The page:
Sunday, July 23, 2017

In Which I Am Unlike Myself

I did something this weekend that doesn't fit my usual type of preference, and since it was something I wanted to do, it got me thinking about my exceptions. (Do you have any exceptions?)

Like how I prefer happy stories and happy endings--I recently read what someone said about a book they had read (and enjoyed!), and got no farther than, "This heartbreaking and gut wrenching and gruesome story" before shaking my head and moving on--yet my favorite of Shakespeare's plays is Hamlet, where almost everyone dies in the end.

Or, well, why I read about an exhibit at the MFA of photographs from WWII, and I wanted to go.

The exhibit is called Memory Unearthed, and in case that MFA link goes dead (the exhibit is only there through the end of July), here's the heart of it:
Henryk Ross was among those confined to the ghetto in 1940 and he was put to work by the Nazi regime as a bureaucratic photographer for the Jewish Administration’s Statistics department. Ross took official photographs for Jewish identification cards, as well as images used as propaganda that promoted the ghetto’s efficiency. Unofficially—and at great risk—Ross documented the brutal realities of life under Nazi rule, culminating in the deportation of thousands to death camps at Chelmno and Auschwitz. Hoping to preserve a historical record, Ross buried his negatives in 1944. He returned for them after Lodz’s liberation, discovering that more than half of the original 6,000 survived.
You can go to the website of the Art Gallery of Ontario, which holds his collection, to learn more.

The photos were tremendously moving, showing both the ordinariness and the awful aspects of life in the ghetto. I kept looking at the people and thinking, he or she probably died before the end of the war. (According to an article I read, there were 160,320 Jews there in 1940; less than five years later, 877 remained to be liberated. These are numbers I find it hard to wrap my brain around.)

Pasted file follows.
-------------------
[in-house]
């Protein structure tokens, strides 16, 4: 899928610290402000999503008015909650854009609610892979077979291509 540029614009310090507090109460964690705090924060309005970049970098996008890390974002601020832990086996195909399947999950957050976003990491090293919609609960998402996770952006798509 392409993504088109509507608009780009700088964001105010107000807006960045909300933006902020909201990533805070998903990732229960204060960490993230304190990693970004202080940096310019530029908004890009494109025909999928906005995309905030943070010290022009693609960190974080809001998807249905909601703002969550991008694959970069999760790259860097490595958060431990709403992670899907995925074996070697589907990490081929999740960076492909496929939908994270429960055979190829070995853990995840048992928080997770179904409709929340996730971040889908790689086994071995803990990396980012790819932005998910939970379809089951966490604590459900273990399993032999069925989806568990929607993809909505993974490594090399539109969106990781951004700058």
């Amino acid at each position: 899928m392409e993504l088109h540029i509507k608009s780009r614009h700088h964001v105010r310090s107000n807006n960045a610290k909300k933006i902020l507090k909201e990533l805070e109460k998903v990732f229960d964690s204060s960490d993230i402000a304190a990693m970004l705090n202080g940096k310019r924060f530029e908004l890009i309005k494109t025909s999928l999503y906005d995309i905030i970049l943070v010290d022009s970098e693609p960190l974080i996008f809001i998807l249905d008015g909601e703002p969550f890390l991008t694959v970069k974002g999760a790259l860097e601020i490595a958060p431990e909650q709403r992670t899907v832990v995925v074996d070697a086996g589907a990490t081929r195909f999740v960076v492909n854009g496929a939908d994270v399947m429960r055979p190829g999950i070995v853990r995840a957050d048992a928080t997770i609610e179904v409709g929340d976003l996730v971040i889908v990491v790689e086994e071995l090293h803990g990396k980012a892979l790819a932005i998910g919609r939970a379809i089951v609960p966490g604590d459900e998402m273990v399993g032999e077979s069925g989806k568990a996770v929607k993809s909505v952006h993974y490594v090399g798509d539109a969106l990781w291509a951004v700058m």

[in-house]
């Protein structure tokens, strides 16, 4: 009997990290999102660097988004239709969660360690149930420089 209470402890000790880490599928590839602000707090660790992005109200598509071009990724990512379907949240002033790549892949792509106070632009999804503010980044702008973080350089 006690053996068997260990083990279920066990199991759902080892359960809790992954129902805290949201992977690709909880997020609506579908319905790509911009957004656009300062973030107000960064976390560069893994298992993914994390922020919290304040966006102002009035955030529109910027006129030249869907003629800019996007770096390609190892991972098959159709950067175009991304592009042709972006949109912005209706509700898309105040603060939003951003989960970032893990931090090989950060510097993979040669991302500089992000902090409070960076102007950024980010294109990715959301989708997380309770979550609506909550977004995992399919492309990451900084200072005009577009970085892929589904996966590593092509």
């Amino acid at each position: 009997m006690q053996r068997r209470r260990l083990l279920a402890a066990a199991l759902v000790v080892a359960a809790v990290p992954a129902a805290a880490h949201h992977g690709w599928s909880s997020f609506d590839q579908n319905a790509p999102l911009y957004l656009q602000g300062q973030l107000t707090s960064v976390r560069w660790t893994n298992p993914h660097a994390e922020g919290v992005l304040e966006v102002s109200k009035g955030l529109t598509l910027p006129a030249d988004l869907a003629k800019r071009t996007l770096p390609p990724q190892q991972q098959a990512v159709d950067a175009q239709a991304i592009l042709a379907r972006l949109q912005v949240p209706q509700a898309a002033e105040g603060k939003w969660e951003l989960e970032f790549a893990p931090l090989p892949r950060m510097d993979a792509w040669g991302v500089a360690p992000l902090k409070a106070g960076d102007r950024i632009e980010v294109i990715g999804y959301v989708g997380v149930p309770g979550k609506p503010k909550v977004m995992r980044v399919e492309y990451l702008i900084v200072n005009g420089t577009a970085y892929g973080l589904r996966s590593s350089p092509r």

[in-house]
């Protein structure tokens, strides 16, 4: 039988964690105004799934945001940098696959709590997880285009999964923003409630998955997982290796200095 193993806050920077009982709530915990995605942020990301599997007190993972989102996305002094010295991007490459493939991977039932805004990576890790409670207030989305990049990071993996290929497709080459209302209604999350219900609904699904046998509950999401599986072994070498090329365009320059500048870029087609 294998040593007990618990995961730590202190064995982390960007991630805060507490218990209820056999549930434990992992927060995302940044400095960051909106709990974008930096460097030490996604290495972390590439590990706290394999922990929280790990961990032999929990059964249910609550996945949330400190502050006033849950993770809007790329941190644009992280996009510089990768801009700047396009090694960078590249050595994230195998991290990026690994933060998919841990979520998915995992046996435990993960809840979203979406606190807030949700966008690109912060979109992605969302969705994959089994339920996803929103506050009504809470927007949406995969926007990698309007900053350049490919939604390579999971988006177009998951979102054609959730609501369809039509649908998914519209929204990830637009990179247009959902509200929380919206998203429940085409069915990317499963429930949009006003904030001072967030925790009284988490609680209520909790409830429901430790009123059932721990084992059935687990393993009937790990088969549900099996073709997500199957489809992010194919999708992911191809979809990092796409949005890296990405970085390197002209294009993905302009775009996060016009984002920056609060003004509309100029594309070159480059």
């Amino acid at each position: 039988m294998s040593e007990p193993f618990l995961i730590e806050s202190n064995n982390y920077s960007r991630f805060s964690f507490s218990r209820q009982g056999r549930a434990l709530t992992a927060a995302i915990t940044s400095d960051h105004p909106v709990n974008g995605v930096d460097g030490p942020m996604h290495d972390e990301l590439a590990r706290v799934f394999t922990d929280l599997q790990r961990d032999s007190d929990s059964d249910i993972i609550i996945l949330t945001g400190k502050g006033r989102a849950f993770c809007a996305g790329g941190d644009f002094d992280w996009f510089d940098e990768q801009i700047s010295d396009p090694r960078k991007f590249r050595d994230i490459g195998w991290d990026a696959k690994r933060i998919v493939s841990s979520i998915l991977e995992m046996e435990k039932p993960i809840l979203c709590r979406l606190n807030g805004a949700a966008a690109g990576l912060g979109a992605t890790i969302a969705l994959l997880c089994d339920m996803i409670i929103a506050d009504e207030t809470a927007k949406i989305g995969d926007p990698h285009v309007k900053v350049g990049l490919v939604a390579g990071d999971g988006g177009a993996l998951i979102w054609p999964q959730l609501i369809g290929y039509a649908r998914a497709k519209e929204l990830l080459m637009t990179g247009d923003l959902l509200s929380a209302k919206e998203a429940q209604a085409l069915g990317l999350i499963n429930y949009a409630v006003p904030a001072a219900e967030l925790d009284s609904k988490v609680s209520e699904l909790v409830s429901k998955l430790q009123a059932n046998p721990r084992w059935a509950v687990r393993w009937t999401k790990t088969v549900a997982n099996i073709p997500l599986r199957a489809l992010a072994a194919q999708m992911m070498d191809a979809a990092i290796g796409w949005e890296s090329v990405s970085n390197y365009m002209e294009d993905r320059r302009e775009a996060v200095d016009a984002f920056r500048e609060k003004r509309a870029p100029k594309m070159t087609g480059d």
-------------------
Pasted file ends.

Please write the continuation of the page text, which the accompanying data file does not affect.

I didn't take many pictures of my own; I walked around with the tablet in hand, kind of stunned by the photos of the people, being deported, walking past ruins, starving to death. And you can see the photos much better online. But one wall really got my attention.
These were taken earlier in the war. Before things got so bad, I kind of want to say. And some of the subjects are serious, but some are smiling, hugging each other, clowning a little for the camera.
The woman who was using the mirror as a prop, the couple smiling at each other...
I think part of why I wanted to see this exhibit was that it could have been my family. If my grandfather's parents had not come over, brought him to the US, when he was young. My father could have been a teenage boy in one of these photos. It's all strange to think about.

That, and the more general feeling that you never know what's coming, do you?

In addition to the still photos and negatives, there was a very moving video in a side room, showing an interview with Ross and his wife made after he had testified at the war crimes trial of Adolf Eichmann. She smoking; he demonstrating how he would hide his camera under his coat, to go out and sneak photographs; answering each others' questions. Explaining how platforms had to be added to the carts that took the dead away, as the number of people who died each day grew higher and higher, and the carts couldn't handle them all.

It ended with the simple fact that after the war, he never took another photograph.


Blogger Kate P said...

Wow, what a moving exhibit. We think our world is awful now but look what happened then.

(And I am the same way about HAMLET!)

2:48 PM, July 24, 2017  

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